FO Friday: Princess Wander’s Aran Cape

I made a cape! This does not make me a knitting superhero.

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Project: Princess Wander’s Aran Cape

Pattern: Wandering Aran Fields

Designer: Norah Gaughan

Available: in Wrap Style

Yarn: CEY Princess in peacock (3409)

This is a store sample for the Hub Mills Store.  Even though Princess has been discontinued (SOB!) we still have some in stock — come and get it, before it’s all gone! There is nothing quite so soft and lovely as this worsted-weight yarn. I will miss it when it’s gone entirely.  In the mean time, I got to knit this cabled cape — such fun!

The pattern is pretty straightforward: cast on the bottom edge, work cables until done, make button bands, then make more ribbing than you’d like to.  The shoulder decreases are cleverly hidden in the cables — very cool! The button bands are worked separately in the pattern, with smaller needles, although I noticed several knitters elected to work them as they went rather than deal with seaming.  Seaming doesn’t bother me, and I think it adds to the structure of the garment in many cases.

If you make this pattern, don’t make MY mistake.  I thought I knew what they wanted for 2×2 rib — I mean, 2×2 rib, right? How hard is that?  Well, I failed to take into account a totally appropriate one-stitch selvage (to make seaming those button bands easier), and ended up having to correct two inches of 2×2 rib that was off by one stitch.  Ugh.  Of course, I could have ripped it all out … but ribbing is my nemesis, and I just couldn’t face it.

I have improved my ribbing a great deal with this project, speaking of.  All it took was a little more attention paid to keep the working yarn on the needle tips when going from a knit to a purl — I was allowing the yarn to slip back a bit, adding too much slack at this crucial point and causing a loose left edge to knit columns.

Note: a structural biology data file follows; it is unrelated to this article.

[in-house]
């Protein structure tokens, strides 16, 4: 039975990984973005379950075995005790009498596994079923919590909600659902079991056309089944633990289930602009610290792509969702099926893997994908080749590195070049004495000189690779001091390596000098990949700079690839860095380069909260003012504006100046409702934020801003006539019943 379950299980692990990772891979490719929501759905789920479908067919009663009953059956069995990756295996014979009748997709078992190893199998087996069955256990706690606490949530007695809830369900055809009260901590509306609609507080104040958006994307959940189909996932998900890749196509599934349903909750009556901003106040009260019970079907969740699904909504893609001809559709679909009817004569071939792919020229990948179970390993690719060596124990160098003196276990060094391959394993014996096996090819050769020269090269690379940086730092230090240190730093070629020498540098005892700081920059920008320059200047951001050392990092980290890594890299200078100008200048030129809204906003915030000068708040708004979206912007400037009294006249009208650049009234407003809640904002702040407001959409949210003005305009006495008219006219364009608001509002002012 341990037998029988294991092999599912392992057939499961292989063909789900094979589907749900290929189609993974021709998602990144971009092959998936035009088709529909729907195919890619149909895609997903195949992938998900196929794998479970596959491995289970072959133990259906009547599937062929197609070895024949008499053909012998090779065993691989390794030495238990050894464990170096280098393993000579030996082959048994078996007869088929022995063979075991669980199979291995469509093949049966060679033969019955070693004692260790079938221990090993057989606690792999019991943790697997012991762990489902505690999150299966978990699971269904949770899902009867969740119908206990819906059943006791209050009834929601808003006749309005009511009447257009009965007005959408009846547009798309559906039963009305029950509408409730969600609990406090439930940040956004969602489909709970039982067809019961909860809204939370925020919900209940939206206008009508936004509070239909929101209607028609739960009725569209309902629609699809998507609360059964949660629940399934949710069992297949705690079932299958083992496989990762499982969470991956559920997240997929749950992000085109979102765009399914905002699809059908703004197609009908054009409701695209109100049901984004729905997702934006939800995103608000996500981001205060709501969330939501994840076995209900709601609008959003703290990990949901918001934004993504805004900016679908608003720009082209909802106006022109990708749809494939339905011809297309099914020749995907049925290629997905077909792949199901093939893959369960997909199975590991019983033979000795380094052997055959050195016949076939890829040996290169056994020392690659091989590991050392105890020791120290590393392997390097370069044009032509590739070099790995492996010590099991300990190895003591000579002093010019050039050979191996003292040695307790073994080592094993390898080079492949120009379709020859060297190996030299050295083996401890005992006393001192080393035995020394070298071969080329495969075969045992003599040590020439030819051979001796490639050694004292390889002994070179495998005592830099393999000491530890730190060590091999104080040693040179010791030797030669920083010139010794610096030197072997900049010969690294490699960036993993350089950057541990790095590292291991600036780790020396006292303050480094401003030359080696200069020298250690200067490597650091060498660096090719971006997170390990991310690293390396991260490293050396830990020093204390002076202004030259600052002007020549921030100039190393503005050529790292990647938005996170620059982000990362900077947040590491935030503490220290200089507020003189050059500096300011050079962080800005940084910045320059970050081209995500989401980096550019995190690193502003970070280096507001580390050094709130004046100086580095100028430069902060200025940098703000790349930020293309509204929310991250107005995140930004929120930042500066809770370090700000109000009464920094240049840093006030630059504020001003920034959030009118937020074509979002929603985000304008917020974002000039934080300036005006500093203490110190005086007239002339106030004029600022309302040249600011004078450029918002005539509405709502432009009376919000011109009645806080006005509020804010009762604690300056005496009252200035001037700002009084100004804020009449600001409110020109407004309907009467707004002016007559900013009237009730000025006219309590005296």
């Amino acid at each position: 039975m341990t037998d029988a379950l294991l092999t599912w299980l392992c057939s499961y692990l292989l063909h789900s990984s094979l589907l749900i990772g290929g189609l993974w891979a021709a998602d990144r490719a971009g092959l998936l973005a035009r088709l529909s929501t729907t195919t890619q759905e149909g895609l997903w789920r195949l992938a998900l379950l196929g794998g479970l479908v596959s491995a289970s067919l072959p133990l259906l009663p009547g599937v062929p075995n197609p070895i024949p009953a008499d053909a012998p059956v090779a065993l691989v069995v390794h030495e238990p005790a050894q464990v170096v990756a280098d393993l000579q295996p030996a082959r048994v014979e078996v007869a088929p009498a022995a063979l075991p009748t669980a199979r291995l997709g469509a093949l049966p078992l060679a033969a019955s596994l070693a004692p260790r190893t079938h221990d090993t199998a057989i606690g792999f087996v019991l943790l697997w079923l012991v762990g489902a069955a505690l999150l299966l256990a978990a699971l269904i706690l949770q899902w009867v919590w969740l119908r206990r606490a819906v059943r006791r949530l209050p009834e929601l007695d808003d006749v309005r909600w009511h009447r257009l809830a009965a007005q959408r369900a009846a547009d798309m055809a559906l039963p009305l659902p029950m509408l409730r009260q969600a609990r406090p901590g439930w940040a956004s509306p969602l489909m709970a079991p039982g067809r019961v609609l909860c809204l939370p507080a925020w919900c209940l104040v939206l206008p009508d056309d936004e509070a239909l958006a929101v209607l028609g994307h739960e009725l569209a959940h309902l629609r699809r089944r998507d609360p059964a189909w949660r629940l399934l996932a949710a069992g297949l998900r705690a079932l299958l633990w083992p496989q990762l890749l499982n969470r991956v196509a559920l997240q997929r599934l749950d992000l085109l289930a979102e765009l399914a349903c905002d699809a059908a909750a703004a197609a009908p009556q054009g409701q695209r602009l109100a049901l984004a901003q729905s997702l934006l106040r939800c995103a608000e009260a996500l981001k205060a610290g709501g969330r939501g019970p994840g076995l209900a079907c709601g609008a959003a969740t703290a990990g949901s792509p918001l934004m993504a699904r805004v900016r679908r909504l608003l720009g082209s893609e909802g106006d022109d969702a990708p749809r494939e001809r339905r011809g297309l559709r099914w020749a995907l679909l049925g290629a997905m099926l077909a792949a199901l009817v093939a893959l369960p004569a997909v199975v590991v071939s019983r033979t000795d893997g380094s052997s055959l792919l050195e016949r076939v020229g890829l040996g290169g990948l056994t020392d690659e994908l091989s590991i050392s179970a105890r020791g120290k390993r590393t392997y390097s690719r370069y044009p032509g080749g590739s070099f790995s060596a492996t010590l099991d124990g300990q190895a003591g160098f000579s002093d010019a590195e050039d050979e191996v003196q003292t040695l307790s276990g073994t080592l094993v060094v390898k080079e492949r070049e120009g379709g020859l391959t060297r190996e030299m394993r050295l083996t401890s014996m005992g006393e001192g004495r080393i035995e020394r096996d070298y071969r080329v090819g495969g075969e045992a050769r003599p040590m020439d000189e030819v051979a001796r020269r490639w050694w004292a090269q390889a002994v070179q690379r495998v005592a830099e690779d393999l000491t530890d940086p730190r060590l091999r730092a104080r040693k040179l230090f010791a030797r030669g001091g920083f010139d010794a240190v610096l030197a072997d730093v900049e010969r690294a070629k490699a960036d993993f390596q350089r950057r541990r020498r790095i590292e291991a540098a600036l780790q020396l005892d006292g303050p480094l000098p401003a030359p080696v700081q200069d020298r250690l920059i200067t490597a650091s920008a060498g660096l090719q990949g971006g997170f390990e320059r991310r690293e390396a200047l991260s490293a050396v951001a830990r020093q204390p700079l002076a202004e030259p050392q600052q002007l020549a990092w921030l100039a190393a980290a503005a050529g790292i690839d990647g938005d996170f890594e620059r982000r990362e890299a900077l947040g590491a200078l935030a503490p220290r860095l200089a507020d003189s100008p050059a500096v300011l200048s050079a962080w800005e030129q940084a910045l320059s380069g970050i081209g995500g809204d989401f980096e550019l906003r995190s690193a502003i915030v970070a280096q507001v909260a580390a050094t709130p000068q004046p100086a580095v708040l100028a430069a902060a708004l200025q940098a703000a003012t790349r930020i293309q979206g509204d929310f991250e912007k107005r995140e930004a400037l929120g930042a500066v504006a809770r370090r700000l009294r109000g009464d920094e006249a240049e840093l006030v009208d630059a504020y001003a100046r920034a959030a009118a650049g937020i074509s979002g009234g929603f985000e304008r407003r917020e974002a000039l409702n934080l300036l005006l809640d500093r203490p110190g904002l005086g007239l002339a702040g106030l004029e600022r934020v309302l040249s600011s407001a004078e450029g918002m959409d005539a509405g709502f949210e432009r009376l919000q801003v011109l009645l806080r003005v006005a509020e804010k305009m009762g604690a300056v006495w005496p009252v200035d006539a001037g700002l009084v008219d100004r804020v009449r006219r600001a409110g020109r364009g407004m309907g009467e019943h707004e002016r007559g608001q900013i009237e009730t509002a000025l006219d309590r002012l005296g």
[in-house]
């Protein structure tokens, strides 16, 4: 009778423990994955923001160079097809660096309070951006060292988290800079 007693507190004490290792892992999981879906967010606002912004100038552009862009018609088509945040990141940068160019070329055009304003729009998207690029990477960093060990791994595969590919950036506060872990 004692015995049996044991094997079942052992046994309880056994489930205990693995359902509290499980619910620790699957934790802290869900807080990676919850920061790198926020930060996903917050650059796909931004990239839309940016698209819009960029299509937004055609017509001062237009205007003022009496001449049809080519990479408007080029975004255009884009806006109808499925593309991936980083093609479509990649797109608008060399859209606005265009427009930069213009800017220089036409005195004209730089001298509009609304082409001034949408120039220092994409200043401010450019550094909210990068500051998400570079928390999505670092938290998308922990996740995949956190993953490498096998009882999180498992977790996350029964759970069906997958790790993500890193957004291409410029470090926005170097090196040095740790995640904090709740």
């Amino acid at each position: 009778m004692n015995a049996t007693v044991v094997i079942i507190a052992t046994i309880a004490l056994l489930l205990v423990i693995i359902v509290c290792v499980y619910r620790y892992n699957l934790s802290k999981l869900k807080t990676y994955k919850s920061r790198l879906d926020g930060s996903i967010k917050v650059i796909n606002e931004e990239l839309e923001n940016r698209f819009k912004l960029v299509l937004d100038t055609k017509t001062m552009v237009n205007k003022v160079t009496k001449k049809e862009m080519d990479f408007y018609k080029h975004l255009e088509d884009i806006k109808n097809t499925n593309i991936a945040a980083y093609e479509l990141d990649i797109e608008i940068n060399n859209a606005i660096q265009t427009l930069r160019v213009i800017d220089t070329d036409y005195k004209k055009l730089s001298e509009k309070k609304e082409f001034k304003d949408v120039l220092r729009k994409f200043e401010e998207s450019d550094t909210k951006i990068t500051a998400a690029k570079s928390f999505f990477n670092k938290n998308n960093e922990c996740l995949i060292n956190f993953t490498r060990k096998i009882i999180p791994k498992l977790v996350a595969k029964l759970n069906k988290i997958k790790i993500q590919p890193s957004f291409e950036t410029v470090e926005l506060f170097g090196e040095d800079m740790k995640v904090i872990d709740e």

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FO Friday: Minotaur Obsession

This week, I offer you another “finished it a while ago” project.  I am wearing it right now, so I thought — hey, I haven’t show this to anyone yet! Better take care of it.  In contrast to last week’s epic blanket, this cowl only took 5 days from CO to BO.  Whee! Quick projects are awesome.

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Project: Minotaur Obsession

Pattern: Minotaur Cowl

Designer: Rachel Henry

Available: FREE! on Ravelry

Yarn: CEY Obsession

I had exactly one ball of this interesting (but discontinued) yarn.  It’s a bulky-weight cashmere, made up of 8 different skinny strands, each a different color.  I was a pleasure to work with — I mean, cashmere, right?  I made a tight-fitting mobius cowl using my own design.  Minotaur starts with a foundation strip (knit flat in garter stitch) that is twisted and seamed to form the base of the mobius.  From there stitches are picked up along the single mobius edge, and the remainder of the cowl is knit mobiusly.

This construction allowed me to get exactly the right fit, because the foundation strip is easy to measure as it is knit.  It also allowed me to use up every last scrap of this extra-luxurious fiber, because I just kept knitting in pattern until it was all gone.

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New Pattern Release: Bifurcate Kumara Cowl

I’m pleased to announce the release of my latest pattern: a two-color, knit-flat, in-the-round, cabled cowl.  Bifurcate Kumara Cowl was featured in Issue 218 of Classic Elite’s Webletter (if you aren’t already a subscriber, sign up! free patterns, once a week! can’t beat that 🙂 ).

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Here’s what CEY had to say about Bifurcate:

This two color cowl is a show-stopper, and its construction is incredibly clever. How’s this for a brain-teaser…the entire cowl is knit back and forth, NOT in the round. Curious? This ingenious design comes from Rachel Henry, the designer who brought us one of our most popular Web-Letters to date, the Cotton Bam Boo Kudzu Shawlette.